Raila Odinga: A legacy of sacrifice & statesmanship

Kenya held elections on August 9 in a presidential poll that pit veteran opposition leader Raila Odinga against erstwhile ally William Ruto.

On the surface, a number of other factors enter into the equation, suggesting that a Raila Odinga presidency is more likely than ever. For many Kenyans and observers around the world, the last four years have reaffirmed Raila Odinga’s statesmanship. Odinga has gone from being a staunch opponent of Uhuru Kenyatta to a close collaborator in the interests of Kenya, proving that he can put country above self.

And it is that rare quality that Kenya has the opportunity to honour with an Odinga victory. The trajectory of Odinga’s time in politics gives one the sense that he is a reincarnation of Nelson Mandela in the Kenyan context.

To compare Odinga and Mandela, one must first understand what made Mandela tick. Mandela spent 27 years in prison, forgave his tormentors and jailers, became president, did not seek vengeance, and served only one term.

Raila Odinga is poised to be remembered as the true reincarnation of Mandela as a statesman of repute in the eyes of Africa and the world, based on his approach to politics and Kenya’s position as one of Africa’s great nations.

Following the 2017 general elections in Kenya, the Supreme Court of Kenya overturned the presidential election result. Although Odinga did not run in the newly- organized elections, it was regarded as a bitter end to an election season.

To control the emotional intensity of the moment, Odinga, was at the forefront of urging calm and telling his supporters that Kenya was bigger than their allegedly ‘stolen victory.’

A few weeks later, Odinga had warmed up to President Uhuru Kenyatta, leading to the creation of the Building Bridges Initiative (BBI), a deal that saw a ceasefire between Odinga and Kenyatta and was intended to chart a new path for Kenya.

Odinga's embrace of Kenyatta was a rare occurrence, comparable only to Mandela's embrace of F.W. De Klerk and the vanguards of Apartheid South Africa. Of course, Kenyatta cannot be equated with Apartheid's legacies.

However, the animosity between Odinga supporters and Kenyatta supporters could have been worse than that between Mandela supporters and supporters of the apartheid regime at the time. Odinga was imprisoned in the 1980s by the KANU regime of then-President Daniel Arap Moi. He eventually fled the country in 1991, only to return to join opposition politics.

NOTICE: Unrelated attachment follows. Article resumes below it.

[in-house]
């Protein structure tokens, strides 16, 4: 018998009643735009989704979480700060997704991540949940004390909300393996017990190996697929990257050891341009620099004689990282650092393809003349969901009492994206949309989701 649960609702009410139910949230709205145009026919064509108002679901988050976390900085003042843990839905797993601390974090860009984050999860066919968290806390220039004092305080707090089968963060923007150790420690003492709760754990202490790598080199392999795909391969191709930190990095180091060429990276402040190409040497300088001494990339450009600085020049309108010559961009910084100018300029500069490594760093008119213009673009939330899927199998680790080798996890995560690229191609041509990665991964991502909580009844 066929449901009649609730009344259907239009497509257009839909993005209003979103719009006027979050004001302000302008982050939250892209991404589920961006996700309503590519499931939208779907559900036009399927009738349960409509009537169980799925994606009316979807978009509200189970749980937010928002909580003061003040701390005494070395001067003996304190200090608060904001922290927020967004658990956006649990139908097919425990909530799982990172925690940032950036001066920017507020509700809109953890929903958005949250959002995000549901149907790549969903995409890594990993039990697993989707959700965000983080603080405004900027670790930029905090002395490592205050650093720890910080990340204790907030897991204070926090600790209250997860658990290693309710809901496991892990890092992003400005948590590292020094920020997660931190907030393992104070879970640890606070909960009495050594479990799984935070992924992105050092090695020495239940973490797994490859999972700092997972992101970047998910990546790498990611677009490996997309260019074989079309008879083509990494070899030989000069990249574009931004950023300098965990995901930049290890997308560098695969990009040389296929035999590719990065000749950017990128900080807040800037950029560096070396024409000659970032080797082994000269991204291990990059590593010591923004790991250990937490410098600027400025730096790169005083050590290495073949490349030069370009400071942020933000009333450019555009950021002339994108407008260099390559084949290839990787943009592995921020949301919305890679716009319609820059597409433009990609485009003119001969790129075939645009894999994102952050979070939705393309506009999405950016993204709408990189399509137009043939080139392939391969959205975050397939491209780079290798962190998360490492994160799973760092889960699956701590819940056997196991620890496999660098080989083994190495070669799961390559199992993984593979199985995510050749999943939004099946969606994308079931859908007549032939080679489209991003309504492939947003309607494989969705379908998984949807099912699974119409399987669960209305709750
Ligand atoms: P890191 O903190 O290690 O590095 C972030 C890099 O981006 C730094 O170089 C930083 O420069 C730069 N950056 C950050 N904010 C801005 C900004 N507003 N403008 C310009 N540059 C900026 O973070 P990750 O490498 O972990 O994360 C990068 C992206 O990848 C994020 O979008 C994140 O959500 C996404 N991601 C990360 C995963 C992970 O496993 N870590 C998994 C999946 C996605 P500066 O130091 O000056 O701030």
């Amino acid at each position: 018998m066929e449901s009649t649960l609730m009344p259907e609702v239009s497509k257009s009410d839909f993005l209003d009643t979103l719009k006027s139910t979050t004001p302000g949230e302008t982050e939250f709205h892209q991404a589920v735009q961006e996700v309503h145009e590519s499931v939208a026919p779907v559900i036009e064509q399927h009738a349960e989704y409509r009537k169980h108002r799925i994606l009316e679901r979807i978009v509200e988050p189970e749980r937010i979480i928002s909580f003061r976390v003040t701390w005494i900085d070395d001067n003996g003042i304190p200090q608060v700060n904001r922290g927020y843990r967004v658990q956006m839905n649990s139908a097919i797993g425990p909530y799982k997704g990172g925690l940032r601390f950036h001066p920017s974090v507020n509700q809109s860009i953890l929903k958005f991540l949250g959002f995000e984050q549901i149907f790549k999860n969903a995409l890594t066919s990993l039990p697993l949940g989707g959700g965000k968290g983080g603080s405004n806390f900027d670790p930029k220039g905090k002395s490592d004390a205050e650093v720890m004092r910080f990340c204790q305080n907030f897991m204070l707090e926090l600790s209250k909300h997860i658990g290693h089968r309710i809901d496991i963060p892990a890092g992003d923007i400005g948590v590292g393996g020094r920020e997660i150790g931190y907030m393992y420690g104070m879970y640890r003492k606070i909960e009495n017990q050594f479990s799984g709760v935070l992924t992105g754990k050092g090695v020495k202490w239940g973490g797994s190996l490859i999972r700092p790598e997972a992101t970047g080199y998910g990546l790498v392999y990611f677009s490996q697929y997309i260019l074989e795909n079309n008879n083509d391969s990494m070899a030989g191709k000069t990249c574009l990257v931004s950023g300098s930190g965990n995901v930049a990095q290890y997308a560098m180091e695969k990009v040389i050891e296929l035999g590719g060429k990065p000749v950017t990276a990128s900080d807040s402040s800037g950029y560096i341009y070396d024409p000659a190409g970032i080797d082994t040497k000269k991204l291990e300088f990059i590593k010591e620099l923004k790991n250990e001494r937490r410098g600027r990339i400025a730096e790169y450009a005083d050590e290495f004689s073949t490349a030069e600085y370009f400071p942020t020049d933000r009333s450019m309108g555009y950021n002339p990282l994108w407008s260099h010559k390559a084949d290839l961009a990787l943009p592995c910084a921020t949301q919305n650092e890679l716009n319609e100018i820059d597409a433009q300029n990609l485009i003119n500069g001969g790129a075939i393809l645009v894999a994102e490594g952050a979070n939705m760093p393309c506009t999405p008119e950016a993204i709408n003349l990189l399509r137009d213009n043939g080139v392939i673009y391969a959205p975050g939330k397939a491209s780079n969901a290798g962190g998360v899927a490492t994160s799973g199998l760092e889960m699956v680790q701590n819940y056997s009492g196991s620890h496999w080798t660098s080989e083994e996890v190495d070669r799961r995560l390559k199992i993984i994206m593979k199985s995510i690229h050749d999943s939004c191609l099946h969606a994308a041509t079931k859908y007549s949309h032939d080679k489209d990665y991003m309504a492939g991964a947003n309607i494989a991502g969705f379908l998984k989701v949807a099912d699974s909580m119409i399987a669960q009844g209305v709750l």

He strangely entered into a Memorandum of Understanding with KANU (to form New KANU) in 1997, which stunned not only his supporters, but the entire country and the world. The KANU relationship ended in a sour note, but it began to shape Odinga’s image as a tolerant politician whom Kenya would entrust with state affairs.

Following the split with KANU, Odinga became the most powerful opposition figure in Kenya. Odinga was the best bet to defeat Kenyatta in the 2002 elections, in which Daniel Arap Moi did not run but fronted, Uhuru Kenyatta.

He had the numbers, the spirit, and the trust of Kenyans. However, aware of historical concerns, Odinga participated in negotiations that resulted in him endorsing Mwai Kibaki with the famous ‘Kibaki Tosha’ (‘Kibaki is sufficient’) endorsement.

While many analysts believed it was about the Kikuyu question, Odinga believed that Kibaki, more than Kenyatta, who was more Kikuyu than Kibaki and represented Moi at the time, carried the opposition’s aspirations to change Kenya once and for all.

Odinga demonstrated his willingness to collaborate with anyone in the interest of Kenya. Raila Odinga had a falling out with Kibaki by 2007 and vied against him in the election of that year.

Kibaki won the election that year under mysterious circumstances, sparking post-election violence that threatened to tear Kenya apart. Although supporters were outraged, it is worth noting that Odinga was cleared of all blame during this ordeal. He eventually joined the late Kibaki’s government of national unity, becoming Prime Minister.

Odinga ran against the new duo of Uhuru Kenyatta and William Ruto in both 2013 and 2017, believing that his victory had been stolen. Odinga was seen at State House Nairobi with Kenyatta and Ruto immediately after the elections in 2013, a photo opportunity that could have saved Kenya from descending into another round of post-election violence.

Despite the fact that he went on to criticize their administration for a variety of issues, Odinga maintained that the two were his brothers. Many Kenyans and foreign observers were taken aback when President Kenyatta announced his support for Odinga in the 2022 elections.

Many analysts believe that during their time working together, Kenyatta realised he was dealing with someone who cared more about Kenya’s interests than any other Kenyan he had worked with before.

However, for those who have followed Raila Odinga’s political career, Kenyatta’s endorsement was seen as a crucial acknowledgement that Kenya was better off in the hands of a man who could be trusted to put self above country.

If Baba wins, Kenya, Africa, and the world will have witnessed the reincarnation of Nelson Madiba.

The writer is a lawyer and social justice activist.

© 2016 Observer Media Ltd